Now we've seen a bit of weakness emerge in the housing market, the calls for removing the current loan to value ratio (LVR) restrictions have started. I hope nobody takes any notice.
Sales volumes have fallen off a cliff, and prices have had the wind knocked out of them.
This is great news for first-home buyers, probably the best they've had in years.
As each month passes and prices drift lower the required deposit falls a little further, as does the eye-watering mortgage they'll need. While prices stagnate the savings account of the first-home buyer is getting healthier by the week, it's not a bad recipe.
You can't blame the real estate industry for suggesting the LVRs be removed, their interests in keeping the juggernaut rolling on are obvious. The issue is also on the radar of politicians, which is equally unsurprising given the election is just around the corner with housing an extremely contentious issue.
But why on earth would the Reserve Bank want to remove these restrictions just as they're starting to do their job as hoped?
It's a bit of a red herring anyway. I doubt the LVRs alone are responsible for the collapse in sales volumes, the even bigger decline in the number of auctions, or the fact Auckland prices are in negative territory on an annual basis for the first time in years.
The usual winter slowdown as well as election uncertainty are the other reasons that are regularly cited. I'm sure they're also part of it, but how about interest rates rising from the lowest levels we've seen since the 1960s? That's kind of a big deal too.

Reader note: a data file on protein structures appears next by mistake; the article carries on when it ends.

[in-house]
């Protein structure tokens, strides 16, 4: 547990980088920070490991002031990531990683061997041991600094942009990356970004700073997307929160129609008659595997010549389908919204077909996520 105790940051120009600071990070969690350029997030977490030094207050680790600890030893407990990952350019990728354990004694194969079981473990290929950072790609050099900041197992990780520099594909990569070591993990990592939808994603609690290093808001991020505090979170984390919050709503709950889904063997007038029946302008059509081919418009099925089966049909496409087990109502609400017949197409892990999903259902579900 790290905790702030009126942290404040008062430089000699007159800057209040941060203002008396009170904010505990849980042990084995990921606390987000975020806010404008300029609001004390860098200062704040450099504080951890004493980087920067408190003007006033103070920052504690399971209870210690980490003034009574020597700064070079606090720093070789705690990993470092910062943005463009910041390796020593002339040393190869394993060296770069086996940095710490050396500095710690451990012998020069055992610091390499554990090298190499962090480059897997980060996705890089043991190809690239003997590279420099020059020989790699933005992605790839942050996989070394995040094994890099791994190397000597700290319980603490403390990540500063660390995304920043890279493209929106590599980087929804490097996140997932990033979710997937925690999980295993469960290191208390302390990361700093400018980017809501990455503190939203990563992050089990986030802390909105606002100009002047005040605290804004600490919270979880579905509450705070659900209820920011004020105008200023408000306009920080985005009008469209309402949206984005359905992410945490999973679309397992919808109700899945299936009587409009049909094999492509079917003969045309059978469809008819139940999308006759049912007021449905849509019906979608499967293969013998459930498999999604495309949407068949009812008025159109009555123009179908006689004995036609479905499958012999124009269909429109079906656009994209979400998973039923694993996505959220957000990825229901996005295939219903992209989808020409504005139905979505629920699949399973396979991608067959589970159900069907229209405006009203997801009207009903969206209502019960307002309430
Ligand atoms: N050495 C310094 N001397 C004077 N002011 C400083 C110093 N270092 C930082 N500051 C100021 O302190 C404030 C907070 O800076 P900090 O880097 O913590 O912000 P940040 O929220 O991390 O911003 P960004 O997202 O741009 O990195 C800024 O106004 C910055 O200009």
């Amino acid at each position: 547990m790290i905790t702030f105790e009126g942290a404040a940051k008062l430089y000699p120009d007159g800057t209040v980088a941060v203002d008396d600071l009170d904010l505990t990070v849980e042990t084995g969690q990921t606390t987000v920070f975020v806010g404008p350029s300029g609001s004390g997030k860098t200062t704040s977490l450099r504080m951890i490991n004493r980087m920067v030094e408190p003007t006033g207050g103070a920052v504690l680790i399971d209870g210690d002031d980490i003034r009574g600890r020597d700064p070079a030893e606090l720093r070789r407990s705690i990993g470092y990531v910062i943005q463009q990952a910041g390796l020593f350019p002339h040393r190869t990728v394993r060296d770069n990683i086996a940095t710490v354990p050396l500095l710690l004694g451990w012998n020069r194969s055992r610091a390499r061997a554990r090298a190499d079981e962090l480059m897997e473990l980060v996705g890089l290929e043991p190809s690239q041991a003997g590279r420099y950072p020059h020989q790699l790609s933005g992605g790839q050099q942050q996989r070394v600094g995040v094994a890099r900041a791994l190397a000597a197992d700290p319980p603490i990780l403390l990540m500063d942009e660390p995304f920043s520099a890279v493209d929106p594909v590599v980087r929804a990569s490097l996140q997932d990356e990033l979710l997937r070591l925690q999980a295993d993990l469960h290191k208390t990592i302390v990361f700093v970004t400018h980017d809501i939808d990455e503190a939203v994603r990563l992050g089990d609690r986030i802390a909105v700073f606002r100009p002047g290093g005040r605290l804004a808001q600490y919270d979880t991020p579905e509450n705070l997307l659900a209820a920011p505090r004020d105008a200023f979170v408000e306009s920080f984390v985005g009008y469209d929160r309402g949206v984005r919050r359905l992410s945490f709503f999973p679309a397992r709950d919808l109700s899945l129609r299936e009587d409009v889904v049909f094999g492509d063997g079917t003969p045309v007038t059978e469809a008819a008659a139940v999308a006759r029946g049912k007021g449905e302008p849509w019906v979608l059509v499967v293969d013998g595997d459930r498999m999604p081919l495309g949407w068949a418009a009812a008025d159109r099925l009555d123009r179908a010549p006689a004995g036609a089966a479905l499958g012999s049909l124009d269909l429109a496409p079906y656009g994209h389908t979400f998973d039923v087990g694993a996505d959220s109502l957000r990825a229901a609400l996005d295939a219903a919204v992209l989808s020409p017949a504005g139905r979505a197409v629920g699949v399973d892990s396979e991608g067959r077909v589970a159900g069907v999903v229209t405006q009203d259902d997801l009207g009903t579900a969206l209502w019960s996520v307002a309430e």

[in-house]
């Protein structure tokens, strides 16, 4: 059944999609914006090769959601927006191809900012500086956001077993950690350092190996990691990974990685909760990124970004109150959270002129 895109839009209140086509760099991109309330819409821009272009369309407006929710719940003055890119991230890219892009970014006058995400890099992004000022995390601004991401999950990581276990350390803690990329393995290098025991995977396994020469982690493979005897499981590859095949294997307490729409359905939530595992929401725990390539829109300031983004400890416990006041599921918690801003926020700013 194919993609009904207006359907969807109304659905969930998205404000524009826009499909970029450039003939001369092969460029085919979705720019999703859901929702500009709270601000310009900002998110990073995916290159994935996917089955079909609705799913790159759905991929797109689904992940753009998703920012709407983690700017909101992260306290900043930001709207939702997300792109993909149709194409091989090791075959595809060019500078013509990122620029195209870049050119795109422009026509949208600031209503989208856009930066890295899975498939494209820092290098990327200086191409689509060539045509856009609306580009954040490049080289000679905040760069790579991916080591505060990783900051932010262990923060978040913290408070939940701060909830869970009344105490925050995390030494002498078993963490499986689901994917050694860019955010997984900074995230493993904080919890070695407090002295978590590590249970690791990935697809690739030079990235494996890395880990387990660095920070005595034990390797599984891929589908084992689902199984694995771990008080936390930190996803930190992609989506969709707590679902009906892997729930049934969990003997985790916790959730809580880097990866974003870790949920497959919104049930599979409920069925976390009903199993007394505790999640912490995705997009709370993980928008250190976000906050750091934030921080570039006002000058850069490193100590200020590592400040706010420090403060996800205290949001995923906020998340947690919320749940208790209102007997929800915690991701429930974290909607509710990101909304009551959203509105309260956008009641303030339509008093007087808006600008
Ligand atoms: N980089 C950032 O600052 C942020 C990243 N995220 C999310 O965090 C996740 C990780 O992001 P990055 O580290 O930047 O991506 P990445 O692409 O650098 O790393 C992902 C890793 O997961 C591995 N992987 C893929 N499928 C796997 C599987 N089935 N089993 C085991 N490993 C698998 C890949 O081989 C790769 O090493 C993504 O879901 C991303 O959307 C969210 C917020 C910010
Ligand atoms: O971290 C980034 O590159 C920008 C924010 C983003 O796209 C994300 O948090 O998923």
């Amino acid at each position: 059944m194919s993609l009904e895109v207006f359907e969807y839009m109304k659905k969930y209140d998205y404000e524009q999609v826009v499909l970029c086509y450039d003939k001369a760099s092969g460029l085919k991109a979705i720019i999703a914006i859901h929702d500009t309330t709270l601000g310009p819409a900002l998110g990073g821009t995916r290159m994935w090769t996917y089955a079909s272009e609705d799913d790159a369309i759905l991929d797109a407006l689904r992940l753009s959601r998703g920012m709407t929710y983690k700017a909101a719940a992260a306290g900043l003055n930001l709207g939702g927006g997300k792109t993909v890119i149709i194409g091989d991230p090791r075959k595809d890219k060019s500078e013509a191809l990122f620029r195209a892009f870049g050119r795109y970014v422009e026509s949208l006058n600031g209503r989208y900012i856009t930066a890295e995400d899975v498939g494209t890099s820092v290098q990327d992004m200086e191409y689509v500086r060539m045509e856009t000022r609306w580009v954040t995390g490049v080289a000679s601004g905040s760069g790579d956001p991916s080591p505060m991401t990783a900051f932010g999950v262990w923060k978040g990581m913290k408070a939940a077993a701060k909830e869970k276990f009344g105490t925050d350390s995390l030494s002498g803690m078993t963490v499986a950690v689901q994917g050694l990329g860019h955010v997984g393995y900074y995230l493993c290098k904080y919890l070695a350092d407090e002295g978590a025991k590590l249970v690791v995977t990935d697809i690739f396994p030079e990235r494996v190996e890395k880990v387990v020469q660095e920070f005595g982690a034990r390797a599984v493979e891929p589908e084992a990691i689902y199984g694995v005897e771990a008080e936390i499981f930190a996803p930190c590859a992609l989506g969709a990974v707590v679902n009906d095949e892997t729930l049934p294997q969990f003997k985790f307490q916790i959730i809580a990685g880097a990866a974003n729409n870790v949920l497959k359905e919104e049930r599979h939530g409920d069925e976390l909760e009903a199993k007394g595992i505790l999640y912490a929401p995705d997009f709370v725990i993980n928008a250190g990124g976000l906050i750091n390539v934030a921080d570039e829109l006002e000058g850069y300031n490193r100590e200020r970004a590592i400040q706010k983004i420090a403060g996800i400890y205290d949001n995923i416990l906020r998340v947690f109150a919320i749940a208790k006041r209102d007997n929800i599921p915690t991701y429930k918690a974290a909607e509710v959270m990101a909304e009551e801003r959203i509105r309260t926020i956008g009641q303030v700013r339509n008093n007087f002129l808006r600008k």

Banks have tightened up on lending, mostly because it's being forced upon them by regulators, but maybe there's a sliver of common sense creeping into their thinking too.
Last but not least, the clampdown on financial conditions in China is almost certainly a factor, albeit one that is so difficult to pinpoint it's regularly underappreciated.
Removing the LVRs would be a stupid idea, plain and simple. It might help get a few prospective homeowners over the line immediately, although it wouldn't do them any favours in the longer term.
First-home buyers should be hoping this all continues for a while longer. The best outcome for them is that prices fall further, and then languish for a period.
That might flush out some fickle investors, and wake a few other people up to the fact that house prices aren't a one-way bet.
Borrowing more than you can afford, at the top of the housing cycle, when interest rates are artificially low isn't going to put many young families on a firmer footing.
In a few years' time maybe some of those locked out of the market will be grateful they were forced to delay their first foray onto the property ladder. We'll have to wait to find out if this current weakness is just a winter slowdown, exacerbated by election uncertainty and mortgage restrictions, or the start of something more sustained.
If it's the latter, some disgruntled first-home buyers may need to thank the Reserve Bank for the LVRs, and for saving them from themselves.
- Mark Lister is head of private wealth research at Craigs Investment Partners. His disclosure statement is available free of charge under his profile at craigsip.com. This column is general in nature and should not be regarded as specific investment advice.